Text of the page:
Have a notebook on hand and offer to send people your newsletter if they provide you with their email or postal address, to take down orders or questions.
For questions you cannot immediately answer it is best to get the asker's phone number so you can follow up with an answer for them.
Be prepared to tell people how they can have their own craft business and be sure to make this conversation about the benefits to THEM, not to you. Always have business builder information at any craft market stalls you run, or be prepared to start such conversations and book a coffee date for after the market is over.
If the market day is about fundraising for a cause, you can donate some craft supplies, a voucher for a free class, free postage for orders before s specific date, or a bundle of cards wrapped together to become a prize and add your offers to the general prize pool if the organisers are holding raffles. Supporting causes you believe in has its own rewards.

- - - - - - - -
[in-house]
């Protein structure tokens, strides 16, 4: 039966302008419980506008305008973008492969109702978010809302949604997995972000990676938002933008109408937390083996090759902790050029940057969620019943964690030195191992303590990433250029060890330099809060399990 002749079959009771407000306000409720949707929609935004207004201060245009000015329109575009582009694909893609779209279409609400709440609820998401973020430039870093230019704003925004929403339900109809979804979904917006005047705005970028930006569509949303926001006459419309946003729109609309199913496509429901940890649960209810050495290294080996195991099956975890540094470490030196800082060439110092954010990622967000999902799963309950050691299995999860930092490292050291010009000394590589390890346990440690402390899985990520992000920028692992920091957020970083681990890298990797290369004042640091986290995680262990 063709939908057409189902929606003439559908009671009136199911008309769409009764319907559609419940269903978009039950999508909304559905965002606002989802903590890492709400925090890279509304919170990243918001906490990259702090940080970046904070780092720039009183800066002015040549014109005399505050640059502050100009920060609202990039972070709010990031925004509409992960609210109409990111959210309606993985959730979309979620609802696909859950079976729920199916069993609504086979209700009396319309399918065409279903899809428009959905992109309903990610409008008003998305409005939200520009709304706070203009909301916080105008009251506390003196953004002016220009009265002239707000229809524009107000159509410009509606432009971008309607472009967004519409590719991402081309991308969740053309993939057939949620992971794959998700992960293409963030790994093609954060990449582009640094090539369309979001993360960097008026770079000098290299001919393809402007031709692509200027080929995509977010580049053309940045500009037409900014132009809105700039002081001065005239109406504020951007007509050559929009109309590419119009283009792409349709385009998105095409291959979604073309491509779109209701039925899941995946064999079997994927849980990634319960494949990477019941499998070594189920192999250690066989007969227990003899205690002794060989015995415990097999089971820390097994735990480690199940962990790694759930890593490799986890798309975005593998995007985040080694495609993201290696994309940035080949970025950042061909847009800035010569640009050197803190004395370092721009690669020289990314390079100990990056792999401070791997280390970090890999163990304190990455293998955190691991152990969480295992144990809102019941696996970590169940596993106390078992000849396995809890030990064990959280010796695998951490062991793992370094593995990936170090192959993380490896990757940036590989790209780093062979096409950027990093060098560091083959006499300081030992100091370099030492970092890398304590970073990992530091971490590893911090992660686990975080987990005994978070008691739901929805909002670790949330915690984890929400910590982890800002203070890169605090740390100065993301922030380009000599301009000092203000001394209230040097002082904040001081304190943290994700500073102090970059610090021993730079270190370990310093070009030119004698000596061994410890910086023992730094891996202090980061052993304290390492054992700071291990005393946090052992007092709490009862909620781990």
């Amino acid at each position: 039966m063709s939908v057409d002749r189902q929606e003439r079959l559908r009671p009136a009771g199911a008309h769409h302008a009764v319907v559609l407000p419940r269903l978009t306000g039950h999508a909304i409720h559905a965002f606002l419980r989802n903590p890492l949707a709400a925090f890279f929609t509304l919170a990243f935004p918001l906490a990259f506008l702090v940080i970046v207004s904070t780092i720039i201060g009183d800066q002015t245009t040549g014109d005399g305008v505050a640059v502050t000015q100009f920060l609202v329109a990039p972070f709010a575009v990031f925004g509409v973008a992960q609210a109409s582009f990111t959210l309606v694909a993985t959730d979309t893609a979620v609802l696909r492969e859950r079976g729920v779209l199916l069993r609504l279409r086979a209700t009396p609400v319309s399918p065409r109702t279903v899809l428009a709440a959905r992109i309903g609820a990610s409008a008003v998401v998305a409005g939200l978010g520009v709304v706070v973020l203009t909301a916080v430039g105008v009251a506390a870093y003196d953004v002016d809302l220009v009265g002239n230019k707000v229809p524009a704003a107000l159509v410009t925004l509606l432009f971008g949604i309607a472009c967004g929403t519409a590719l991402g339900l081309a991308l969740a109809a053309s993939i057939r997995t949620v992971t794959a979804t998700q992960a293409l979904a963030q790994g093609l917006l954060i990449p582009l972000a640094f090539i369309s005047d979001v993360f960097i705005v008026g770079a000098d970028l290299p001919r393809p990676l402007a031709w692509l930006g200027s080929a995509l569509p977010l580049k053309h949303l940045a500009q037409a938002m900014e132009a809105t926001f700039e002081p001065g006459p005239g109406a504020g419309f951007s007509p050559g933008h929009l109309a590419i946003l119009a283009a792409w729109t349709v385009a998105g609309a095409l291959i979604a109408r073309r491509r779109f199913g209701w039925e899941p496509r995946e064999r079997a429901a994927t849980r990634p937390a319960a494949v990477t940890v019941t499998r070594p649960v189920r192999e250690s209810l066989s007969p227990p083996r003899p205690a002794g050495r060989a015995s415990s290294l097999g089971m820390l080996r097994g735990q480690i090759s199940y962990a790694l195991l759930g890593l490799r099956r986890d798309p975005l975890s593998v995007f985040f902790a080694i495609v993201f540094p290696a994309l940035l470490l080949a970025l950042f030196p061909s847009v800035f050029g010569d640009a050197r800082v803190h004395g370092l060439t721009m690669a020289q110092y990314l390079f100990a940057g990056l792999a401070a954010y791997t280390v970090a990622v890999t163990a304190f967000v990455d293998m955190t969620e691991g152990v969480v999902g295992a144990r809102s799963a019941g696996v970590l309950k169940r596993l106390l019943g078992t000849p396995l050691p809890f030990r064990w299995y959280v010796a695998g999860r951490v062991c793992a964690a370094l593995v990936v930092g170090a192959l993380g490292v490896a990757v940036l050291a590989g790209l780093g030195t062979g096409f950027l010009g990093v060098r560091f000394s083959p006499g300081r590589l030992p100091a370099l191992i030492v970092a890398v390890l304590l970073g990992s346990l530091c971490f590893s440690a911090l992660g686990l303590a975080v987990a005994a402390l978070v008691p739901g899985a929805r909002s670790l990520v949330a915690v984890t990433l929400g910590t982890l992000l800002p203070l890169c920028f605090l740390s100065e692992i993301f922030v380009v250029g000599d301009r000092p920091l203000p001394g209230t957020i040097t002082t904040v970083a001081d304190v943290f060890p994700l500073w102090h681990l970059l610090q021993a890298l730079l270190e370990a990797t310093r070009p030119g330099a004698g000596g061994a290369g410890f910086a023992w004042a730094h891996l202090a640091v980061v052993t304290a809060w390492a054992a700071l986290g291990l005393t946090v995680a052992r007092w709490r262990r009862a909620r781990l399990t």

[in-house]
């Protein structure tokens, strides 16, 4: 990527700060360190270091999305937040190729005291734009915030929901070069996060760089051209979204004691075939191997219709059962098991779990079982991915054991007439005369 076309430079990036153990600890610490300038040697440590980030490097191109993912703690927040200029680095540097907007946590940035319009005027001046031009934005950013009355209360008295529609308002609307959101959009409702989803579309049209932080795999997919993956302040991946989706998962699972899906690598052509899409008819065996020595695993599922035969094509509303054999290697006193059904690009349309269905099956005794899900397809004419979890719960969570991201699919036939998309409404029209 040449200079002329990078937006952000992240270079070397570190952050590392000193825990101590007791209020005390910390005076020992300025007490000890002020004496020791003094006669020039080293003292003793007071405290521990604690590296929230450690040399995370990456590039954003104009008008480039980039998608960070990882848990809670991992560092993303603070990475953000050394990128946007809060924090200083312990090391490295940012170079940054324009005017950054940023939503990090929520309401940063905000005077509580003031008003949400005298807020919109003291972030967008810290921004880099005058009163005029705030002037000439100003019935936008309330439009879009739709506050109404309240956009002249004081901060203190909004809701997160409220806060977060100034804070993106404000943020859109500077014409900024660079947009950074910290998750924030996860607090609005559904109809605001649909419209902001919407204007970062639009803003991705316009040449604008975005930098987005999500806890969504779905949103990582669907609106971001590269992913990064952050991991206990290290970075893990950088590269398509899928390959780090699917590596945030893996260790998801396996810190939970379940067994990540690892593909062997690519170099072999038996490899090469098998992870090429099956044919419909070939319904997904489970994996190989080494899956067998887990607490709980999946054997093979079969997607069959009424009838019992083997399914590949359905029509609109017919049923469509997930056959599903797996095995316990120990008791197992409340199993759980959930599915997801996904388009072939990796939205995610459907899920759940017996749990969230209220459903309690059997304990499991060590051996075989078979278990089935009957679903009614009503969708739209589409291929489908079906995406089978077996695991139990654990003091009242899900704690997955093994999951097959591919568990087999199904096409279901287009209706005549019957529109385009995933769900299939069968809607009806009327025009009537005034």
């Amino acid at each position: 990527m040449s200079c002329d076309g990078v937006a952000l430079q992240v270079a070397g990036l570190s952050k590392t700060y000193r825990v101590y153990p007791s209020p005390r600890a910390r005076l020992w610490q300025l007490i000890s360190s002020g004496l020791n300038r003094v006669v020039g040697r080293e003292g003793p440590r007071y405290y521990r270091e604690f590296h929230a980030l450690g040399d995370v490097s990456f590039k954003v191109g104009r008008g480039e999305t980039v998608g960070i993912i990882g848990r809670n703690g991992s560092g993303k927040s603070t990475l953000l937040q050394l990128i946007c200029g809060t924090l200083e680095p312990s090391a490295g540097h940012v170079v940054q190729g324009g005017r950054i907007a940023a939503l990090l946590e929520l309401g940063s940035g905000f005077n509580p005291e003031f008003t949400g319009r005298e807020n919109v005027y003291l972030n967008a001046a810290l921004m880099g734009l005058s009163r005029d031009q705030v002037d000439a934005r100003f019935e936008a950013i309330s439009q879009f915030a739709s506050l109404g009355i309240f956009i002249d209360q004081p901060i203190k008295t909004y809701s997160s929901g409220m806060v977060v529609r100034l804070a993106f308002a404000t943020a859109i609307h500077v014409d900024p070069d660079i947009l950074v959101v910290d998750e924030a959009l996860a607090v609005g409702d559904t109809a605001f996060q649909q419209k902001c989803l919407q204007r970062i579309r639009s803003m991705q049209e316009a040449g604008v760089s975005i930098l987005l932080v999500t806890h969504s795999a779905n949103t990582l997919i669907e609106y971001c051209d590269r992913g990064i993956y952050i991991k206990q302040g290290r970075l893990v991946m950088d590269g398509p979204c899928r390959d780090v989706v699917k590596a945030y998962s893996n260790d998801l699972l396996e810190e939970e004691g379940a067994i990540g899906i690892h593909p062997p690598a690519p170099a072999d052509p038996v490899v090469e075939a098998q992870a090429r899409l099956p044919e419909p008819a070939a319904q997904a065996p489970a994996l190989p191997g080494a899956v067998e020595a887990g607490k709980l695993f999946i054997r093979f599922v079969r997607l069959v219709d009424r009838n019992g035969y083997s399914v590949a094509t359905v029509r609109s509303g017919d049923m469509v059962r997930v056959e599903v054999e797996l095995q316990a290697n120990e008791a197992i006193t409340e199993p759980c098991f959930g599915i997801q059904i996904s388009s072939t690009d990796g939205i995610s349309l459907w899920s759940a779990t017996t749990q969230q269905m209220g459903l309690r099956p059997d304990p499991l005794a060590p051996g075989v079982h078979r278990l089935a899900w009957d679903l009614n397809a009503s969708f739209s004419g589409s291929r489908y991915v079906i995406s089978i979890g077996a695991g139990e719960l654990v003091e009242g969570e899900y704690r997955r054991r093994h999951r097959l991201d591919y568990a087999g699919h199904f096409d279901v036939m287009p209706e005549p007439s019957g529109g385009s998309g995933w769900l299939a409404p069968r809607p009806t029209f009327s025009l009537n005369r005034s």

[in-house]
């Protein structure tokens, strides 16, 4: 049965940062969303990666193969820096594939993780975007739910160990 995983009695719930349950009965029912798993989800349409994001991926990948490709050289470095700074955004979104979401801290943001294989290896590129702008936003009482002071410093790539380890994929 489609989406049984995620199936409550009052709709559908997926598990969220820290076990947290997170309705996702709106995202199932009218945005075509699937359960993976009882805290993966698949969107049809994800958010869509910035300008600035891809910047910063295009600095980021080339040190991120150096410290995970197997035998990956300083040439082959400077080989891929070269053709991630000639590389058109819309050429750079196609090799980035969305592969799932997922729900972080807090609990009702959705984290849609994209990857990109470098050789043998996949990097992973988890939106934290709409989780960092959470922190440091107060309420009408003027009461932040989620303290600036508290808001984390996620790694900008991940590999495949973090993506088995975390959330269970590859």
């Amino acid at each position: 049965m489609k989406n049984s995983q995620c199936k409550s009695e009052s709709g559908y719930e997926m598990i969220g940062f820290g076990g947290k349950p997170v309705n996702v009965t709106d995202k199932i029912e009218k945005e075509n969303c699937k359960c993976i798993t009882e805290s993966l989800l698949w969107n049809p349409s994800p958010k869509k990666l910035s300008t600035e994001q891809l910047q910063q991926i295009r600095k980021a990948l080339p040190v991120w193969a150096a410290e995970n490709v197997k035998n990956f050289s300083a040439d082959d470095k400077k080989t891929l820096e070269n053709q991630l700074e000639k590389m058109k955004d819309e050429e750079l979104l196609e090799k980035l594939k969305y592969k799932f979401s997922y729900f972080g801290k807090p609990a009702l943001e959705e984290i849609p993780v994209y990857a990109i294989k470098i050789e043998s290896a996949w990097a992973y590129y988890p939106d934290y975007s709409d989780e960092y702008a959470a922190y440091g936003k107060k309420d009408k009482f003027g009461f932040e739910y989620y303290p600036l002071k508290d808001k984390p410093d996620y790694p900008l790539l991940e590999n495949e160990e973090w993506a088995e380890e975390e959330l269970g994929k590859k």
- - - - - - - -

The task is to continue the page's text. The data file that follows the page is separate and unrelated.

Planning a stall is not very difficult but supplying for it might be more of a challenge.
First, find out if there are rules from the event organisers about what you are allowed to bring for sale. This is particularly important if you plan to offer any food or personal care items.
Start making your items months ahead, if you can. Find out about how many people usually attend the event, what holidays are coming up that you need to think about making themed items for, and order the supplies you need to make a variety of items in enough numbers to allow people some choice. Then get making on a regular basis.
Think about offering all sorts of papercraft items:
Keep a list of what you intend to make, (if you like lists).